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Introduction. The Nature of Legal Language. Legal Assumptions about Language and Communication. Ethnography and Experimentation. Speech Styles in the Courtroom. Controlling the Effects of Presentational Style. Conclusions. Appendices: Transcripts of "Powerful" and "Powerless" Styles. Transcripts of Narrative and Fragmented Styles. Transcripts of Hypercorrect and Formal Styles. Transcripts of Overlapping and Nonoverlapping Speech. References. Subject Index.
With the permission of a North Carolina court, more than 150 hours of courtroom speech were recorded for this study. These tapes provided a rich archive for a variety of different types of inquiry, including the ethnography of courtroom speech and social psychological experiments focused on effects of different modes of presenting information in courts of law. Four sets of linguistic variables and related experimental studies have constituted a major portion of the research: (1) "powerful" versus "powerless" speech; (2) hypercorrect versus formal speech; (3) narrative versus fragmented testimony, and (4) simultaneous speech by witnesses and lawyers. All four sets of studies focus on the central question of importance of form over content of testimony.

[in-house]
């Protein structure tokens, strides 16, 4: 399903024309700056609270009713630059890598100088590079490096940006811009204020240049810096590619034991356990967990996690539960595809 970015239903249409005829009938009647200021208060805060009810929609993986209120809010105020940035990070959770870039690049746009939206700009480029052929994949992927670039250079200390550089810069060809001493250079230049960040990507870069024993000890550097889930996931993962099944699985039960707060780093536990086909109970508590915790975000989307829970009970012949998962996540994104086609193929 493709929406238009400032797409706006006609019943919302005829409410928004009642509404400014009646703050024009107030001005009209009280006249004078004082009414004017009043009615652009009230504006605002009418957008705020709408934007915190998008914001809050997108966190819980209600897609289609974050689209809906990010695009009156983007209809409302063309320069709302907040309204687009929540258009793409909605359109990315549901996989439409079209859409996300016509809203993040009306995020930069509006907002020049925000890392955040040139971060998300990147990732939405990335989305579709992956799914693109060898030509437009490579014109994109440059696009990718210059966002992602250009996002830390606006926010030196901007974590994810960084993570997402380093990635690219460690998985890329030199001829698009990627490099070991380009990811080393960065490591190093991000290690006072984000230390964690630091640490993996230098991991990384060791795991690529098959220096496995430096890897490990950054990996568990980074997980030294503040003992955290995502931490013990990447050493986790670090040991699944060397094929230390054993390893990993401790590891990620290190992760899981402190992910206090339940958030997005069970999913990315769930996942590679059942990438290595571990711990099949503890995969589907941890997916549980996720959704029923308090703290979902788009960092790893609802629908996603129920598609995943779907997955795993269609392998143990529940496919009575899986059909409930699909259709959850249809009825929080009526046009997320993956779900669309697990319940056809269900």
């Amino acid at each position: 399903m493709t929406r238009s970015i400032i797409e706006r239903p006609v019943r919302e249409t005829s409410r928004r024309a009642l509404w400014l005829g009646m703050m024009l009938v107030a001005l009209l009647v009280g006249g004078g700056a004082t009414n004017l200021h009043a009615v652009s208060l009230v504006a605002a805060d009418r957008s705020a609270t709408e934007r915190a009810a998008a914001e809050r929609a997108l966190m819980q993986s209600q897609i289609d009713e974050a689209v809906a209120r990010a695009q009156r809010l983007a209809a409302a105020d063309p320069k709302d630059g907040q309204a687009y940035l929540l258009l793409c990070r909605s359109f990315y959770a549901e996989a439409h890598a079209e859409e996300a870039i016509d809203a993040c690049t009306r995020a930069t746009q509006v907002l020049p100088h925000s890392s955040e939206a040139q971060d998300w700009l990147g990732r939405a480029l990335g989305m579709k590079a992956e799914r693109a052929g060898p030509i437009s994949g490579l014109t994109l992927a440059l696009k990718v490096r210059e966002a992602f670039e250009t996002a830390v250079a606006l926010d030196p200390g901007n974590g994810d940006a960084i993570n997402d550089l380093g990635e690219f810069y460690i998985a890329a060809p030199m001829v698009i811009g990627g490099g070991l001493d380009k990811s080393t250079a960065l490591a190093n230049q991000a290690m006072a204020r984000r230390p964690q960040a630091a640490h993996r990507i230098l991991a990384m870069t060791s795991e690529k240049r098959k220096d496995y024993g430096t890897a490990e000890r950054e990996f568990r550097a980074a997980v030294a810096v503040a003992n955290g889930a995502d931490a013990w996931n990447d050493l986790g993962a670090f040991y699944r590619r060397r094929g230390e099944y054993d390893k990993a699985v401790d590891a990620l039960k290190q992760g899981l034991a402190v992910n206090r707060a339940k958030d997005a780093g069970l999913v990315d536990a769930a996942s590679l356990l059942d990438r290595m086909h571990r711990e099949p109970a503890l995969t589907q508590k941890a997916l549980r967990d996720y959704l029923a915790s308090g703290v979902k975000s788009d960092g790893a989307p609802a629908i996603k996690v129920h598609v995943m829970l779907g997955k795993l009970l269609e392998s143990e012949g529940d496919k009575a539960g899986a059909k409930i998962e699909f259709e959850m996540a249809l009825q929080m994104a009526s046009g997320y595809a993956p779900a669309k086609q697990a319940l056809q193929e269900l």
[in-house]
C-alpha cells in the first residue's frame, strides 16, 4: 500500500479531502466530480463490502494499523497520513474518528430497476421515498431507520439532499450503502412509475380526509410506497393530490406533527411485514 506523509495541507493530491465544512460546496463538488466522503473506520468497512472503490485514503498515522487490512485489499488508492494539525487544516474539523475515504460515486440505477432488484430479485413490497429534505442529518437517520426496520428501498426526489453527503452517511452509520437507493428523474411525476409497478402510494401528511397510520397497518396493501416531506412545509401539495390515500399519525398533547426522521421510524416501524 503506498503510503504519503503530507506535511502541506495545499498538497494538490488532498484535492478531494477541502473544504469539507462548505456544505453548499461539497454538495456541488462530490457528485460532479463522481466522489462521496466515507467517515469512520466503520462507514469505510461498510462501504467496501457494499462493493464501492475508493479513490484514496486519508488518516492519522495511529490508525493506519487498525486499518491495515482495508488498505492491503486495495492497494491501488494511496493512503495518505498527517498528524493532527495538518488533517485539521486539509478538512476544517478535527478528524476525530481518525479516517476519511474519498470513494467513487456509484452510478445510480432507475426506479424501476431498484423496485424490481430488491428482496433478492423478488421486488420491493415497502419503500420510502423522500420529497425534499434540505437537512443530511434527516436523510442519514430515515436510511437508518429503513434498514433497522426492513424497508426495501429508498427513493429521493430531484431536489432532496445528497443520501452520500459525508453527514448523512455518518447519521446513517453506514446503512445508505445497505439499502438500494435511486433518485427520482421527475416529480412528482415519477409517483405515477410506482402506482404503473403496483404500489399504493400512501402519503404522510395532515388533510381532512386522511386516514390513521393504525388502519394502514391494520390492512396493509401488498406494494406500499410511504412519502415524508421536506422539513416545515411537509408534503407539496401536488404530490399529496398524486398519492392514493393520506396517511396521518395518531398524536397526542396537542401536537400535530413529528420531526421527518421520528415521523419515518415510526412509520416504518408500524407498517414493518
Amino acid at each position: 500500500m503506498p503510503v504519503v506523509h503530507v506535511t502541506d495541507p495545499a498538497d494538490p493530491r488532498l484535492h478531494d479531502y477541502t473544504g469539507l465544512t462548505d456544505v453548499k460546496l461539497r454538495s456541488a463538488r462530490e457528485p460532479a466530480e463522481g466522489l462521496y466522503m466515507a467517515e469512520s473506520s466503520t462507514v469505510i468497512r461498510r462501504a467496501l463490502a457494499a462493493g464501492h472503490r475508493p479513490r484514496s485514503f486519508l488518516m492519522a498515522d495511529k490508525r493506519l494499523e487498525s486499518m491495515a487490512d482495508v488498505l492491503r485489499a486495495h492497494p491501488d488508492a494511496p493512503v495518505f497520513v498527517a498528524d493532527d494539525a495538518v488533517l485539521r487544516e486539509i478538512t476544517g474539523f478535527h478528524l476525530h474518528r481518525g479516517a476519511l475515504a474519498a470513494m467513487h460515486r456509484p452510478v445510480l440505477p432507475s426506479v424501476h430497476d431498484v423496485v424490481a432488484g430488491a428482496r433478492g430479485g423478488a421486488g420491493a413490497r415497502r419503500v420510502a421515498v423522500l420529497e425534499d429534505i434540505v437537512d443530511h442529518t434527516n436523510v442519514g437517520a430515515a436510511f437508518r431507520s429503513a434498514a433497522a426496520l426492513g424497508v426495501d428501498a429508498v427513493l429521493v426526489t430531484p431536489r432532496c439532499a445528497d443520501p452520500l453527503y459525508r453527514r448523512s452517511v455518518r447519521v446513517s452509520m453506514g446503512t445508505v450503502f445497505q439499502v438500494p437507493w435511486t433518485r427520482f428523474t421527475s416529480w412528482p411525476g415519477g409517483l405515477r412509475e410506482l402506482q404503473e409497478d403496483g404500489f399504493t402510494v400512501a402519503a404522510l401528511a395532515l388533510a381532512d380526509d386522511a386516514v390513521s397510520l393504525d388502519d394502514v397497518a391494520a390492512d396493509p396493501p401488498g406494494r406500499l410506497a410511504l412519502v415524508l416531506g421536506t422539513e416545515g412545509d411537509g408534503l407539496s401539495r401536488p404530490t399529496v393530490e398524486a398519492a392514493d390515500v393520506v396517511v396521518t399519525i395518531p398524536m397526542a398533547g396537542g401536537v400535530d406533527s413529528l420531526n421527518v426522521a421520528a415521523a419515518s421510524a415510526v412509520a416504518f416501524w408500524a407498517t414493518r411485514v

Sociologists and social psychologists.
- No. of pages:
- © Academic Press 1982
- 7th November 1995
- Academic Press
- eBook ISBN:
Duke University, Durham, North Carolina, U.S.A.
Center for Criminal Justice, Harvard Law School, Cambridge, Massachusetts, U.S.A.
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